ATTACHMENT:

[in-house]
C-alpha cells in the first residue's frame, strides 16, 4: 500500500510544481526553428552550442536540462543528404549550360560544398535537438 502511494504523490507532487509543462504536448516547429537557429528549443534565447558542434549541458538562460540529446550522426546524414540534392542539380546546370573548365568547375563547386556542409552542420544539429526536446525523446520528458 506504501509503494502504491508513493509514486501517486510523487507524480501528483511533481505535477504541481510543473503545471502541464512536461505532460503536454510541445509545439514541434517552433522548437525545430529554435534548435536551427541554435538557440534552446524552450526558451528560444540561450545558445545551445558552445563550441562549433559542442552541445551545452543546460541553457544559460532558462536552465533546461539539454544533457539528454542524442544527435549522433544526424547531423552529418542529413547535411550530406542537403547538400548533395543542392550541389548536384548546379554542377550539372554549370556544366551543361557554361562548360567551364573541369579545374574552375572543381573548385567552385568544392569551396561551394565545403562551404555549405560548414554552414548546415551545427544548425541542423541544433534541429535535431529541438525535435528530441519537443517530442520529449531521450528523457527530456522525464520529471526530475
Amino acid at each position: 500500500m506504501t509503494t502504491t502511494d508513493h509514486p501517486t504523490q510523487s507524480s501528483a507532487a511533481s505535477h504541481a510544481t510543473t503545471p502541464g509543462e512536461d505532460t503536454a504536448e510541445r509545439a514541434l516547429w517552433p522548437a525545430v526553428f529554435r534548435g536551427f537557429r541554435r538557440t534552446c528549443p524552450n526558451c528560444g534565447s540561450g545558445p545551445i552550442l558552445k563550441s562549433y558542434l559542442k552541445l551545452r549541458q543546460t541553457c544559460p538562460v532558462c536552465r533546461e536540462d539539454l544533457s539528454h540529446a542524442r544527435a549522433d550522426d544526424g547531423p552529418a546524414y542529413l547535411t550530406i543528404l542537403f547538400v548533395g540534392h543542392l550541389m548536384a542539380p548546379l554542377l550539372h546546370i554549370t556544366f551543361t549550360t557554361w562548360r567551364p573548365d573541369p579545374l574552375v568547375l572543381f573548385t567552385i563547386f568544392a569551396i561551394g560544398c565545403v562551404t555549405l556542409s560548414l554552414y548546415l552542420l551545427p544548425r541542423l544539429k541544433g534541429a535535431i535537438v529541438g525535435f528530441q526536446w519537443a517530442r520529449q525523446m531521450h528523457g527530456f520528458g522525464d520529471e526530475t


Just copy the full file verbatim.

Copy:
[in-house]
C-alpha cells in the first residue's frame, strides 16, 4: 500500500510544481526553428552550442536540462543528404549550360560544398535537438 502511494504523490507532487509543462504536448516547429537557429528549443534565447558542434549541458538562460540529446550522426546524414540534392542539380546546370573548365568547375563547386556542409552542420544539429526536446525523446520528458 506504501509503494502504491508513493509514486501517486510523487507524480501528483511533481505535477504541481510543473503545471502541464512536461505532460503536454510541445509545439514541434517552433522548437525545430529554435534548435536551427541554435538557440534552446524552450526558451528560444540561450545558445545551445558552445563550441562549433559542442552541445551545452543546460541553457544559460532558462536552465533546461539539454544533457539528454542524442544527435549522433544526424547531423552529418542529413547535411550530406542537403547538400548533395543542392550541389548536384548546379554542377550539372554549370556544366551543361557554361562548360567551364573541369579545374574552375572543381573548385567552385568544392569551396561551394565545403562551404555549405560548414554552414548546415551545427544548425541542423541544433534541429535535431529541438525535435528530441519537443517530442520529449531521450528523457527530456522525464520529471526530475
Amino acid at each position: 500500500m506504501t509503494t502504491t502511494d508513493h509514486p501517486t504523490q510523487s507524480s501528483a507532487a511533481s505535477h504541481a510544481t510543473t503545471p502541464g509543462e512536461d505532460t503536454a504536448e510541445r509545439a514541434l516547429w517552433p522548437a525545430v526553428f529554435r534548435g536551427f537557429r541554435r538557440t534552446c528549443p524552450n526558451c528560444g534565447s540561450g545558445p545551445i552550442l558552445k563550441s562549433y558542434l559542442k552541445l551545452r549541458q543546460t541553457c544559460p538562460v532558462c536552465r533546461e536540462d539539454l544533457s539528454h540529446a542524442r544527435a549522433d550522426d544526424g547531423p552529418a546524414y542529413l547535411t550530406i543528404l542537403f547538400v548533395g540534392h543542392l550541389m548536384a542539380p548546379l554542377l550539372h546546370i554549370t556544366f551543361t549550360t557554361w562548360r567551364p573548365d573541369p579545374l574552375v568547375l572543381f573548385t567552385i563547386f568544392a569551396i561551394g560544398c565545403v562551404t555549405l556542409s560548414l554552414y548546415l552542420l551545427p544548425r541542423l544539429k541544433g534541429a535535431i535537438v529541438g525535435f528530441q526536446w519537443a517530442r520529449q525523446m531521450h528523457g527530456f520528458g522525464d520529471e526530475t